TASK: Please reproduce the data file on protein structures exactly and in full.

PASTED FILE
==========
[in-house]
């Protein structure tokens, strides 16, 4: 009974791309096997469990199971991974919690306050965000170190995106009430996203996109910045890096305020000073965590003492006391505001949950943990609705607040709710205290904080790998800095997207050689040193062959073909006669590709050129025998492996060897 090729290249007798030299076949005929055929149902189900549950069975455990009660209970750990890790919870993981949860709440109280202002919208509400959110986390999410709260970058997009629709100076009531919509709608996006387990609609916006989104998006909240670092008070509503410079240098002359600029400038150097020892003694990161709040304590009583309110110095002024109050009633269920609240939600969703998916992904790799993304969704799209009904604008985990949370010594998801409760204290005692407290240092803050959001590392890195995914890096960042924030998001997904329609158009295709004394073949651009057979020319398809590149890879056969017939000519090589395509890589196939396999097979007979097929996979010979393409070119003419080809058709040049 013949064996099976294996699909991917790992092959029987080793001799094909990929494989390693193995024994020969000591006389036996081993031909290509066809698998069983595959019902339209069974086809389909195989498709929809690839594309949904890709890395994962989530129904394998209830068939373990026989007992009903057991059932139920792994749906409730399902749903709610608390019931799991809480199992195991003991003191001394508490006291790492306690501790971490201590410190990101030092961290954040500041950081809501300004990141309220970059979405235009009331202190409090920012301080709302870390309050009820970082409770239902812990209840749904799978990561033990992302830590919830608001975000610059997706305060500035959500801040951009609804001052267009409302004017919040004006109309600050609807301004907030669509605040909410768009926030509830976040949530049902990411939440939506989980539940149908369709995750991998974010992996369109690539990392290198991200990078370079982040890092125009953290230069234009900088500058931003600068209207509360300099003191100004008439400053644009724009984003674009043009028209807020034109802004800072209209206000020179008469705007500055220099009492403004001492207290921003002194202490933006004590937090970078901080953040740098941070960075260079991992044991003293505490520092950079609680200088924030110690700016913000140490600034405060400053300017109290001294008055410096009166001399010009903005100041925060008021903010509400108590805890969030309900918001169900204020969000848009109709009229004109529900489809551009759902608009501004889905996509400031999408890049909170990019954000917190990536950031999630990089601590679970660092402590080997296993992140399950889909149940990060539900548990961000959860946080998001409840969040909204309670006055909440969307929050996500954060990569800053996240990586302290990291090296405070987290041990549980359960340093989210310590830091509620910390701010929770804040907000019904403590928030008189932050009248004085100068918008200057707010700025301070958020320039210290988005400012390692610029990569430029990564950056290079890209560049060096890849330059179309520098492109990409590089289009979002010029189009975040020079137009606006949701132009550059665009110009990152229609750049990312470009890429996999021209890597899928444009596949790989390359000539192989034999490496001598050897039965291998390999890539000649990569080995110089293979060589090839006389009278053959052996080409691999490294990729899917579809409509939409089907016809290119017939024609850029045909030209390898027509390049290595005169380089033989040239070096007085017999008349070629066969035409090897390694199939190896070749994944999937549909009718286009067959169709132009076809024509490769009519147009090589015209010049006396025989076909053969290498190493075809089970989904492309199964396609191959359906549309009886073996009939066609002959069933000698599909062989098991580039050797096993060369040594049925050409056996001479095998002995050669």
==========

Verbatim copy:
[in-house]
């Protein structure tokens, strides 16, 4: 009974791309096997469990199971991974919690306050965000170190995106009430996203996109910045890096305020000073965590003492006391505001949950943990609705607040709710205290904080790998800095997207050689040193062959073909006669590709050129025998492996060897 090729290249007798030299076949005929055929149902189900549950069975455990009660209970750990890790919870993981949860709440109280202002919208509400959110986390999410709260970058997009629709100076009531919509709608996006387990609609916006989104998006909240670092008070509503410079240098002359600029400038150097020892003694990161709040304590009583309110110095002024109050009633269920609240939600969703998916992904790799993304969704799209009904604008985990949370010594998801409760204290005692407290240092803050959001590392890195995914890096960042924030998001997904329609158009295709004394073949651009057979020319398809590149890879056969017939000519090589395509890589196939396999097979007979097929996979010979393409070119003419080809058709040049 013949064996099976294996699909991917790992092959029987080793001799094909990929494989390693193995024994020969000591006389036996081993031909290509066809698998069983595959019902339209069974086809389909195989498709929809690839594309949904890709890395994962989530129904394998209830068939373990026989007992009903057991059932139920792994749906409730399902749903709610608390019931799991809480199992195991003991003191001394508490006291790492306690501790971490201590410190990101030092961290954040500041950081809501300004990141309220970059979405235009009331202190409090920012301080709302870390309050009820970082409770239902812990209840749904799978990561033990992302830590919830608001975000610059997706305060500035959500801040951009609804001052267009409302004017919040004006109309600050609807301004907030669509605040909410768009926030509830976040949530049902990411939440939506989980539940149908369709995750991998974010992996369109690539990392290198991200990078370079982040890092125009953290230069234009900088500058931003600068209207509360300099003191100004008439400053644009724009984003674009043009028209807020034109802004800072209209206000020179008469705007500055220099009492403004001492207290921003002194202490933006004590937090970078901080953040740098941070960075260079991992044991003293505490520092950079609680200088924030110690700016913000140490600034405060400053300017109290001294008055410096009166001399010009903005100041925060008021903010509400108590805890969030309900918001169900204020969000848009109709009229004109529900489809551009759902608009501004889905996509400031999408890049909170990019954000917190990536950031999630990089601590679970660092402590080997296993992140399950889909149940990060539900548990961000959860946080998001409840969040909204309670006055909440969307929050996500954060990569800053996240990586302290990291090296405070987290041990549980359960340093989210310590830091509620910390701010929770804040907000019904403590928030008189932050009248004085100068918008200057707010700025301070958020320039210290988005400012390692610029990569430029990564950056290079890209560049060096890849330059179309520098492109990409590089289009979002010029189009975040020079137009606006949701132009550059665009110009990152229609750049990312470009890429996999021209890597899928444009596949790989390359000539192989034999490496001598050897039965291998390999890539000649990569080995110089293979060589090839006389009278053959052996080409691999490294990729899917579809409509939409089907016809290119017939024609850029045909030209390898027509390049290595005169380089033989040239070096007085017999008349070629066969035409090897390694199939190896070749994944999937549909009718286009067959169709132009076809024509490769009519147009090589015209010049006396025989076909053969290498190493075809089970989904492309199964396609191959359906549309009886073996009939066609002959069933000698599909062989098991580039050797096993060369040594049925050409056996001479095998002995050669």